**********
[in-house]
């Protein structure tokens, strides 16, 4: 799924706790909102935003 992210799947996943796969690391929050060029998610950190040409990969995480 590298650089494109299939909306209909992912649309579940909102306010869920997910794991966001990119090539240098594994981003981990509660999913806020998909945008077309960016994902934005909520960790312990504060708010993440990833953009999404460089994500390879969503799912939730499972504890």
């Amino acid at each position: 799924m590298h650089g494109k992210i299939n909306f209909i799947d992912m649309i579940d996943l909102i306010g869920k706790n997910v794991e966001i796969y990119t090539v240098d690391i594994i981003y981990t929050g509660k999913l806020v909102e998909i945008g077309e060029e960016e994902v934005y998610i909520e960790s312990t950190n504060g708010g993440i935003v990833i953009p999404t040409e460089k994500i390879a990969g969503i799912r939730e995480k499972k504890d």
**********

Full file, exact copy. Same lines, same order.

[in-house]
């Protein structure tokens, strides 16, 4: 799924706790909102935003 992210799947996943796969690391929050060029998610950190040409990969995480 590298650089494109299939909306209909992912649309579940909102306010869920997910794991966001990119090539240098594994981003981990509660999913806020998909945008077309960016994902934005909520960790312990504060708010993440990833953009999404460089994500390879969503799912939730499972504890």
């Amino acid at each position: 799924m590298h650089g494109k992210i299939n909306f209909i799947d992912m649309i579940d996943l909102i306010g869920k706790n997910v794991e966001i796969y990119t090539v240098d690391i594994i981003y981990t929050g509660k999913l806020v909102e998909i945008g077309e060029e960016e994902v934005y998610i909520e960790s312990t950190n504060g708010g993440i935003v990833i953009p999404t040409e460089k994500i390879a990969g969503i799912r939730e995480k499972k504890d």